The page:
Skip to main contentSkip to main content
You have permission to edit this article.
Edit
AP

EXPLAINER: Why Kenya's presidential election is important

  • Updated
  • 0

NAIROBI, Kenya (AP) — Kenyans are voting Tuesday to choose a successor to President Uhuru Kenyatta after a decade in power. The race is close and could go to a runoff for the first time.

One top candidate is Raila Odinga, an opposition leader in his fifth run for the presidency who is supported by his former rival Kenyatta. The other is William Ruto, Kenyatta’s deputy who fell out with the president.

Both tend to focus far more on domestic issues, raising the question of how either will follow up on Kenyatta's diplomatic efforts to quell the tensions in neighboring Ethiopia or disputes between Rwanda and Congo.

WHAT’S AT STAKE?

Kenya is East Africa’s economic hub and home to about 56 million people. The country has a recent history of turbulent elections. Even then, it stands out for its relative stability in a region where some elections are deeply challenged and longtime leaders such as Rwandan President Paul Kagame and Ugandan President Yoweri Museveni have been declared the winner with almost 99% of votes, or been widely accused of physically cracking down on contenders.

Kenya has no transparency in campaign donations or spending. Some candidates for Parliament and other posts are estimated to be spending hundreds of thousands of dollars to gain access to power and its benefits, both legal and illegal.

WHAT ARE THE MAIN CANDIDATES' PLATFORMS?

The 55-year-old Ruto promotes himself to the young and poor as a “hustler” who rose from humble beginnings as a chicken seller in contrast to the elite backgrounds of Kenyatta and Odinga. He seeks greater agricultural productivity and financial inclusion. Agriculture is a main driver of Kenya’s economy and about 70% of the rural workforce is in farming. In his final campaign speech on Saturday, he said if elected, his government will deploy 200 billion shillings ($1.6 billion) a year to increase job opportunities.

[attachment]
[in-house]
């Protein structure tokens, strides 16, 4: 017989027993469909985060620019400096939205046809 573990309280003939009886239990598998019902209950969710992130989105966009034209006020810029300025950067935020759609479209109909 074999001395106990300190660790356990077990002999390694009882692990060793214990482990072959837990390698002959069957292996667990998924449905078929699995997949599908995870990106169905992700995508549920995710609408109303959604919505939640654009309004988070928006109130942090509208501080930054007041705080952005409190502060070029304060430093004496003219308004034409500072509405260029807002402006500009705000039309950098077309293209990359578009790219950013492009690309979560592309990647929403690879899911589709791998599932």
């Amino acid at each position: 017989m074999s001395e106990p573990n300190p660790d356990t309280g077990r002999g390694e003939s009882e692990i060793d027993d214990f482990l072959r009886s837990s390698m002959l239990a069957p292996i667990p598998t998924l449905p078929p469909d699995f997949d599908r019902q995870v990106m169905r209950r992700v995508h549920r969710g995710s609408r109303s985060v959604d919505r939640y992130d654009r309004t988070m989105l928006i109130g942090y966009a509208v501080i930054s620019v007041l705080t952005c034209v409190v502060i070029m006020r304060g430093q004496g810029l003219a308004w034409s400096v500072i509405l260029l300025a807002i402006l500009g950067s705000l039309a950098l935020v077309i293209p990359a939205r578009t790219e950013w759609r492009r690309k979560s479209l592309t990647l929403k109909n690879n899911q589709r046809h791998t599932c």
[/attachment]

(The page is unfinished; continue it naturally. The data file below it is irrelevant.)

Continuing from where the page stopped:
The 77-year-old Odinga, famous for being jailed while fighting for multi-party democracy decades ago, has promised cash handouts to Kenya’s poorest and more accessible health care for all. In his final campaign speech on Saturday, he said that if elected, his government in its first 100 days would begin paying 6,000 shillings ($50) to families living below the poverty line.

WHAT DO VOTERS CARE ABOUT?

Odinga and Ruto have long circled among contenders for the presidency, and there is a measure of apathy among Kenyans, especially younger ones in a country where the median age is about 20. The electoral commission signed up less than half of the new voters it had hoped for, just 2.5 million.

Key issues in every election include widespread corruption and the economy. Kenyans have been hurt by rising prices for food and fuel in the wake of Russia’s invasion of Ukraine, and that comes after the financial pain of the COVID-19 pandemic. More than a third of the country’s youth are unemployed.

WHEN WILL KENYA HAVE A WINNER?

Official results will be announced within a week of the vote. To win outright, a candidate needs more than half of all votes and at least 25% of the votes in more than half of Kenya’s 47 counties. No outright winner means a runoff election within 30 days.

The previous presidential election in 2017 made history when a top court overturned the results and ordered a new vote, a first in Africa. If the courts again call for a new vote, such an election would take place within 60 days of the ruling. Candidates or others have a week after the results are declared to file a petition to the court, which has two weeks to rule on it.

“I want you to know that we as a country are at an inflection point,” Odinga told the crowd listening to his campaign speech Saturday. “Either something very good will happen or something terrible will happen.”

He vowed to shake the hand of his “rivals” whether he wins or loses.

Ruto said Saturday he will “respect the decision of the people of Kenya” and won't accept violence or participate in anything that undermines the constitution.

Copyright 2022 The Associated Press. All rights reserved. This material may not be published, broadcast, rewritten or redistributed without permission.

0 Comments

Get Government & Politics updates in your inbox!

* I understand and agree that registration on or use of this site constitutes agreement to its user agreement and privacy policy.

Related to this story

Most Popular

The FBI has searched former President Donald Trump’s Mar-a-Lago estate as part of an investigation into whether he took classified records from the White House to his Florida residence. That's according to people familiar with the matter who spoke on condition of anonymity to discuss an ongoing investigation. Trump says agents opened up a safe at his home and describes their work as an “unannounced raid” that he likened to “prosecutorial misconduct.” The FBI and Justice Department have not confirmed the search. It marks a dramatic and unprecedented escalation of law enforcement scrutiny of the former president.